Goodbye Letter to Anorexia

December 23, 2009
It seems like all the other letters start out with why Ana came into their lives, so I’m going to brief you on that. At the time, there were more reasons for me to be anorexic than not to be. I wanted the body, the control, the illusion that I was perfect. This image was so strong that I fooled myself from the very start. But I couldn’t fool the people who cared. My friends noticed first, closely followed by my parents. I reveled in the moments when they commented on how “stickish” I was, and how they were worried I would break. I knew they weren’t compliments, but Ana morphed them into positive feedback. Thank God I was only tricking myself. My parents got me the help, even though I fought with every ounce of strength I had, every logical argument, and every trick at my disposal. Looking back, that’s why I failed. I had no strength, no concrete thoughts, and no devious plans. I was a shell of a person... a sickly, hollow shell of what I used to be.
When they told me it was going to be hard, this recovery thing, I definitely believed them. I was going to make it hard. I was going to fight the system, show them that I was justified in my actions. Again, Ana was tricking me. There was, and is, no justification for hurting myself. I always told my friends that I couldn’t run because “my doctors won’t let me”. But I now realize that Ana took it all away.
We punished ourselves by letting Ana live in us. And just like Cory, Lisa, Robyn and Eve have been telling us all along, this truly isn’t our fault. So why are we hurting ourselves? That’s not what we should be doing in our lives.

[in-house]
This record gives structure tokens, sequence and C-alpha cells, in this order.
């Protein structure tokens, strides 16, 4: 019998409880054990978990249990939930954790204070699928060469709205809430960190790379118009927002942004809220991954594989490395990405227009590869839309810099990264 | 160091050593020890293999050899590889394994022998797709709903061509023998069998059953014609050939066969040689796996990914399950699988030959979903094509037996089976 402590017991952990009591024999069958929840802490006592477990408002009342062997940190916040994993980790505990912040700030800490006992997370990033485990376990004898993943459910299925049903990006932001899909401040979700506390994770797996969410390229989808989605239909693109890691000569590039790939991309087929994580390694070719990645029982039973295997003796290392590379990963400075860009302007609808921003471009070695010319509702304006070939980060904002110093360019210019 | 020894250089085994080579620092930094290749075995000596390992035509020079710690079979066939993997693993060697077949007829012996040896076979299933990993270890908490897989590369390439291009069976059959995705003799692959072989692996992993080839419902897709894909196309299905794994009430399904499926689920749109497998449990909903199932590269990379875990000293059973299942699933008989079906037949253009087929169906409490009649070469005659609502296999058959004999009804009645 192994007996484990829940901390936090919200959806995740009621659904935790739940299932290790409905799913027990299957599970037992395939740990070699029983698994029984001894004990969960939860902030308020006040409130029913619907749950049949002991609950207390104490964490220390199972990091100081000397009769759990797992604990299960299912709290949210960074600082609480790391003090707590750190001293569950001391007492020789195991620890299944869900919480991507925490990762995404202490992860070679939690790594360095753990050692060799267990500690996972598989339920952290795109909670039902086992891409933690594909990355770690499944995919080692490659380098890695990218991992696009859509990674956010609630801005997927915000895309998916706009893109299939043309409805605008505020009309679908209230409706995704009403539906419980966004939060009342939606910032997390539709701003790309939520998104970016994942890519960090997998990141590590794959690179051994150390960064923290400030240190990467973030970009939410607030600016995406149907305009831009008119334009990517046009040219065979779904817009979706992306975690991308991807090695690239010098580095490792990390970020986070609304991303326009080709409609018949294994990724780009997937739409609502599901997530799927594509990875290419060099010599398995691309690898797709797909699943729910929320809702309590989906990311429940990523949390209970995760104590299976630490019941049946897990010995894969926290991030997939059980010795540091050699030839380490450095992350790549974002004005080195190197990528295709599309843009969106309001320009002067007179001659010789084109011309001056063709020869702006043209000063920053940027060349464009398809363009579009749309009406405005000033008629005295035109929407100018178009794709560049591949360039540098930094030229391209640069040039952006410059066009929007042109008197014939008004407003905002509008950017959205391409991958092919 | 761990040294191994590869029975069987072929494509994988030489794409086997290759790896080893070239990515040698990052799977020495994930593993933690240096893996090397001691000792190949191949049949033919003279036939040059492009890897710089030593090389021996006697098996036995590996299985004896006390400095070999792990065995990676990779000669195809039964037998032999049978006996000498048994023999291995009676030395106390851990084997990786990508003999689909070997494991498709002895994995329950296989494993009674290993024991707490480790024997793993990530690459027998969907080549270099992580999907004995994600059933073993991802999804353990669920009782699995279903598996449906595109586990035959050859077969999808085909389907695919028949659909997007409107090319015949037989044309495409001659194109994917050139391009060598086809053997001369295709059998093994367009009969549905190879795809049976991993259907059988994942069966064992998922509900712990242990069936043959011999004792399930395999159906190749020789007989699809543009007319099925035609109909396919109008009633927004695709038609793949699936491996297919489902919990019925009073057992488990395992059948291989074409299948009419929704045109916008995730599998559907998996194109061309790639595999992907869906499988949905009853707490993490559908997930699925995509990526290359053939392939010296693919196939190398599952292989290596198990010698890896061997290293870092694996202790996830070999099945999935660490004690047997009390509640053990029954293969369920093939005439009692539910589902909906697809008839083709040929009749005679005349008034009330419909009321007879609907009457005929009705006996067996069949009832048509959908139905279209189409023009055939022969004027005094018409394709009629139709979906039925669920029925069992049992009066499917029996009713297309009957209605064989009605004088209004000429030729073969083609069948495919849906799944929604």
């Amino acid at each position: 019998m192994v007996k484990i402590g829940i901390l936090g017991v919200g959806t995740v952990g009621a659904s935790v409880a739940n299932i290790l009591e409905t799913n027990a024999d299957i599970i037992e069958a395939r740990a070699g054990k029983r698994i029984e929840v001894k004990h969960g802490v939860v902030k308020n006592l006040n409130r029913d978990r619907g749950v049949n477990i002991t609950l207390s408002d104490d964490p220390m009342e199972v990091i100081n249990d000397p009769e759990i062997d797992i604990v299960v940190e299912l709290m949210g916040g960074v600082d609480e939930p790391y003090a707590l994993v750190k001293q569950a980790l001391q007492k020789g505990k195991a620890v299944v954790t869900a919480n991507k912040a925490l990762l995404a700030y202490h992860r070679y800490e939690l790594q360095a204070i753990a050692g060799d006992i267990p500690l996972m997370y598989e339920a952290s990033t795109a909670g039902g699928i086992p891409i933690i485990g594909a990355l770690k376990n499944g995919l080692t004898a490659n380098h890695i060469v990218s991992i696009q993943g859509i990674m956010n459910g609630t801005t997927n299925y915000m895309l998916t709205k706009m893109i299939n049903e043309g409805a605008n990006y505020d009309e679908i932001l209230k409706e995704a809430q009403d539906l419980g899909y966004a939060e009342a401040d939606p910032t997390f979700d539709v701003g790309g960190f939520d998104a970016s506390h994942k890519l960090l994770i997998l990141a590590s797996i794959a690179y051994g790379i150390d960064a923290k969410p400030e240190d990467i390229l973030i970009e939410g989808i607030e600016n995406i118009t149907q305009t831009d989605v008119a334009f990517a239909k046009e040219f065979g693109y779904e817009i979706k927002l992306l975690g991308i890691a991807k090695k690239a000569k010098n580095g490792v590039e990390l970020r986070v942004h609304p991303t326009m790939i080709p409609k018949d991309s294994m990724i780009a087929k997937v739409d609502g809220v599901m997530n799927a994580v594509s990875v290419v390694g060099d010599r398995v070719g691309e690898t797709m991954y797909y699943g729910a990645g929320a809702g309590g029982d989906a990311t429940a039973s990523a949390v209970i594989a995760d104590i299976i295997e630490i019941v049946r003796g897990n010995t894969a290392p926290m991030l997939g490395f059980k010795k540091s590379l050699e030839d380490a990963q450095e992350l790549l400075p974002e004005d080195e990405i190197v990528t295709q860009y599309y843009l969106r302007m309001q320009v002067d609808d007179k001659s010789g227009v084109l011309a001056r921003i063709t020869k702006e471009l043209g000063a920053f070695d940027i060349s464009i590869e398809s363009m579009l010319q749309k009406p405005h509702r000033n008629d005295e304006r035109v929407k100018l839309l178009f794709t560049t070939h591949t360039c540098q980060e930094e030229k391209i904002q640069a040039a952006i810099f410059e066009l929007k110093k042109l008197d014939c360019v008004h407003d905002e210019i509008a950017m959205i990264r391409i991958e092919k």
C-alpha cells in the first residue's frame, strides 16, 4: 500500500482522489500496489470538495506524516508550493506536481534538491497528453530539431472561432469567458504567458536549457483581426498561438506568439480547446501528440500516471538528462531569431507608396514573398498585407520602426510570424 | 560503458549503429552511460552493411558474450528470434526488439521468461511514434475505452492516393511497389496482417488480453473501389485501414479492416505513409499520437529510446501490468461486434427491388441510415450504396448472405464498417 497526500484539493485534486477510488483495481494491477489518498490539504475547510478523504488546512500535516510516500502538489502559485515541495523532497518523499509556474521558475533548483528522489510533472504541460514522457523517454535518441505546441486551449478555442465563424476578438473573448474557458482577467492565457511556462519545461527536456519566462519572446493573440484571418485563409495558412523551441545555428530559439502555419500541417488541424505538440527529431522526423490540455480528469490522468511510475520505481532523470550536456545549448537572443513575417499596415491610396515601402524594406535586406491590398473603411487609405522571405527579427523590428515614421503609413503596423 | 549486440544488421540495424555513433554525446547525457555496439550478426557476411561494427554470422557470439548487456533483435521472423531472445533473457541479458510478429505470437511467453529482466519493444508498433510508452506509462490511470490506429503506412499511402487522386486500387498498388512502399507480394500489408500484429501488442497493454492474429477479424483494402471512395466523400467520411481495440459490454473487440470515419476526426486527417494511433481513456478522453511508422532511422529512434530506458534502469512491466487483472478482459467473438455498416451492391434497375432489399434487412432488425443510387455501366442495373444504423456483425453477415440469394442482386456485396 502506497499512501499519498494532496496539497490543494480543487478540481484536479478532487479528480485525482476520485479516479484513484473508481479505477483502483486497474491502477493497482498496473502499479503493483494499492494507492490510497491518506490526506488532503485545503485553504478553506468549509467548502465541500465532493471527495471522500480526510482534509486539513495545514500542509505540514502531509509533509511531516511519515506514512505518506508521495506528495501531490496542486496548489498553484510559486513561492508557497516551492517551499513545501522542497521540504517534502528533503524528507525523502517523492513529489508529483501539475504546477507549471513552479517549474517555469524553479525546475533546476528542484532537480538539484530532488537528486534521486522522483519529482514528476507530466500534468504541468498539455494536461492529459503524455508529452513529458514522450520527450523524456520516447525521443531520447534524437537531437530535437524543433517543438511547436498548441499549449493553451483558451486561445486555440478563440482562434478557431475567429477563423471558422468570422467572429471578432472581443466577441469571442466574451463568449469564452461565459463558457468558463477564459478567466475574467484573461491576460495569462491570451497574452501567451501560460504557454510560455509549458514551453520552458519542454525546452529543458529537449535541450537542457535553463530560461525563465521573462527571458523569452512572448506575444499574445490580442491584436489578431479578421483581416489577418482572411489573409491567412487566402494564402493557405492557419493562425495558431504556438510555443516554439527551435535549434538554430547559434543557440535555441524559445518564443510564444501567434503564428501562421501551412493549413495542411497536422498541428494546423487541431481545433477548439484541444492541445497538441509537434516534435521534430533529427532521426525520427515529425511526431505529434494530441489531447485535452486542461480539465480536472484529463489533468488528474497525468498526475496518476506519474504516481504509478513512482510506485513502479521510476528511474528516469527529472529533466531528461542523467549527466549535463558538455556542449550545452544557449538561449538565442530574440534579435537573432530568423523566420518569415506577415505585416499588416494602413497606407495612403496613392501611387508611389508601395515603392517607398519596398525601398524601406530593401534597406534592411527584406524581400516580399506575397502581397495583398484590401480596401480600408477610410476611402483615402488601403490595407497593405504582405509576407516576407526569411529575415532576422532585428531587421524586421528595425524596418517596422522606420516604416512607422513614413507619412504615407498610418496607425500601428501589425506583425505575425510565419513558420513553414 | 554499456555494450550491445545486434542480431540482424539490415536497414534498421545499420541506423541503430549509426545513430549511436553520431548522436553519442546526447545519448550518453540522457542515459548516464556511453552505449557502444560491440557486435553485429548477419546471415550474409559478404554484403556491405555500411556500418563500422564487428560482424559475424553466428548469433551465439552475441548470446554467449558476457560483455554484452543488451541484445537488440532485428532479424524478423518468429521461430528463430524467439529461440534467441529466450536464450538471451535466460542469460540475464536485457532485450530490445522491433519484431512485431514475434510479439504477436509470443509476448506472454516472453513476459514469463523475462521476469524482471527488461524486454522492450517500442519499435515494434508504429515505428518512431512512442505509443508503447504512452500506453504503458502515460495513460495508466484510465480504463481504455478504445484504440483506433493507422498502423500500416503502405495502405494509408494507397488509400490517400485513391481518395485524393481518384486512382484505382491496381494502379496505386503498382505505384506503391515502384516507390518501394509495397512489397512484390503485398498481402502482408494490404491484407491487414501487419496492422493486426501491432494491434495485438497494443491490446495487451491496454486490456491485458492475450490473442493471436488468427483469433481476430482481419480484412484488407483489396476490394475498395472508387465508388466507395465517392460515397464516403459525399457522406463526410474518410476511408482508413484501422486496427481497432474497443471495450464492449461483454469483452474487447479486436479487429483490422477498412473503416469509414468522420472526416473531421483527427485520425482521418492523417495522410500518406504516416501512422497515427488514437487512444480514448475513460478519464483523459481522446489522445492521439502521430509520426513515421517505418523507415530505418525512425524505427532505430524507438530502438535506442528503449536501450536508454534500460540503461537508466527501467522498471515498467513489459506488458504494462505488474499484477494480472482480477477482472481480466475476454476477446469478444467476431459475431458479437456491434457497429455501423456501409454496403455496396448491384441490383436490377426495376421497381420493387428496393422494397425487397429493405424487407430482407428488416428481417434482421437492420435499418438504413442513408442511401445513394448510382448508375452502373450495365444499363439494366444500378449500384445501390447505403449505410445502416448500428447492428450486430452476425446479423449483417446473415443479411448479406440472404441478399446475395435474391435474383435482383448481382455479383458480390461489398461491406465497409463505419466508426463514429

I used to tell my parents that if I wanted to live like this, it was my choice- I wouldn’t starve myself to death. But really, I already had. By having ana, I deprived myself of the right to live. The dictionary defines living as “ the action of leading one’s life”. When I let Ana in, I halted my life to a standstill. I was going absolutely nowhere. That’s not life- that’s simply existing.
I wouldn’t have my life back if I had done this alone. My parents were my police force, and then my support. All the doctors here were my seeing eyes dogs when I was blind to the facts. My friends were my voice of reason and endless suppliers of love and motivation. My two sisters were the most patient advocates. And my group members were the most amazing girls I could ever have met. They understood me like no one else possibly could have. I hate to leave here, knowing that they have struggles they’re going to face. But I have all the confidence in the world that they are stronger than the demons they are facing. I know they have more determination than Ana does.
To Ana, I want to say, thanks. You showed me just how blessed I really am. Because of you, I met the most incredible people and learned the most invaluable things about myself. Now that you’re gone, I relish every normal moment I have. I want to say the same things to everyone in EDIOP, even though you’re the opposite of Ana.
It really isn’t about food. It’s about you. You’ve got the strength, the determination, and the loyalty to yourself. You can be the person you want to, and you can do anything in the world. Ana teaches you limits. But life isn’t like that at all. It’s a one heck of a crazy, hectic, emotional, spontaneous, and thrilling ride. In recovery, you have limitations and rules. But those fall away. As you win battles with Ana, you win the right to live. Not exist- live.

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